Hate crime appears to be increasing across Swindon and Wiltshire according to the latest figures for this year's lockdown period which are highlighted in our current Summer Demand campaign.
Between 24 March 2020 and the end of July 2020 we saw 290 hate crimes reported compared to 256 for the same period in 2019 - a rise of 13 percent.
However, there was a drop in overall figures from last year to this: 637 hate crimes were reported in Swindon and Wiltshire between April 2019 and March 2020 compared to last year's figure (2018/2019) of 678.
Our Summer Demand campaign aims to educate the public on being mindful of discrimination as well as encouraging those who need to report it.
Five "hate crime strands" are currently monitored for offences, they are: race, religion, sexual orientation, gender identity and disability.
Here are the latest figures for Swindon and Wiltshire compared to the past two years, which reflect increases in disability, transgender and religious hate crimes:
Sexual orientation hate crime: 2017/2018 = 55 2018/2019 = 93 2019/2020 = 95
Inspector Simon Cowdrey, Force lead for Hate Crime, said: "Hate Crime comes in many forms - from the extreme to what may appear to be an innocent but inappropriate discriminatory comment.
"This year's Summer Demand campaign aims at highlighting how sometimes a simple comment or even joke may be offensive in the context of a hate crime and how to avoid that situation.
"There is never any excuse for it; as a Force we take all reports seriously and will respond robustly to anyone committing these crimes.
"We want everyone to have the confidence to report these types of crimes to us and to keep reporting them and I am certain this campaign will help with that; it's all about education and keeping the discussions in the public domain."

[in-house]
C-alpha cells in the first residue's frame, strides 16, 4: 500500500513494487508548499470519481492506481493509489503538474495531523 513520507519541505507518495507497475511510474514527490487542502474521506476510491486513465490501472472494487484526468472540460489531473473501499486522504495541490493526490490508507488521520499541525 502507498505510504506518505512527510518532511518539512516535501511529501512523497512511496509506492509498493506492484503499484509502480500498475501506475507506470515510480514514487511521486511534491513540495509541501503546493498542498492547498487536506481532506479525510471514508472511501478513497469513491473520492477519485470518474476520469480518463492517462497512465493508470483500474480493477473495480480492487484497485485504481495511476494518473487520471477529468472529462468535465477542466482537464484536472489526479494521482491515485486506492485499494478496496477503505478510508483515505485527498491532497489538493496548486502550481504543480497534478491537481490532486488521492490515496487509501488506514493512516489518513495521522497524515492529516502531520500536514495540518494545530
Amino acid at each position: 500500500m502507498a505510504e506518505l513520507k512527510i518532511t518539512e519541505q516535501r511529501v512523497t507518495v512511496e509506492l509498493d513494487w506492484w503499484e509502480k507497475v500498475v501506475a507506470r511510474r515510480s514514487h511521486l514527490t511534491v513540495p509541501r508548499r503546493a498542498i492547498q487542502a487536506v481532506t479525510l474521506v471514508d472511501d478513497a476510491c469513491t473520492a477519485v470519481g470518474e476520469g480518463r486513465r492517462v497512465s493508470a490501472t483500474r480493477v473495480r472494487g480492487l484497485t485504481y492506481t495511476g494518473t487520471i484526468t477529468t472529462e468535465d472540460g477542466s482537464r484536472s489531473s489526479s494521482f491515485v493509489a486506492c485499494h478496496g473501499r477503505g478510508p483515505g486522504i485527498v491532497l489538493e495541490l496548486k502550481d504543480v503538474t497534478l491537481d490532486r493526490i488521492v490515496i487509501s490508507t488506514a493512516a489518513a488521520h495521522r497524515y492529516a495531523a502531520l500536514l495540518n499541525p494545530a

Wiltshire and Swindon Police and Crime Commissioner Angus Macpherson said: "Hate crime is never to be tolerated and I hope this latest campaign will help inform people about their use of language and general behaviour in relation to discrimination.
"No-one should feel threatened or unsafe because of who they are, the life they live and beliefs they hold; we are all human irrespective of race, sexuality, gender, disability or religion. Everyone deserves to be able to live peacefully in our world with all its wonderful diversity.
"We all need to work together to stop hate crime - please report it if you are a victim or you know someone who has been targeted. The police will take you seriously.
"I am proud to say that Wiltshire Police so far has 89 trained Hate Crime Advisors; these are officers who have the necessary skills and knowledge to help victims as well as pointing them in the right direction for extra help if needed - like the Victim Support charity.
"Of course, you will also receive good support from Horizon - the victim and witness care service."
OPCC Victims and Vulnerability Commissioning Manager, Maria Milton, said: "Hate crimes can cause lasting physical and emotional damage, victims are often left with feelings of despair and anxiety.
"I encourage victims to report these crimes and access the information, support and assistance available."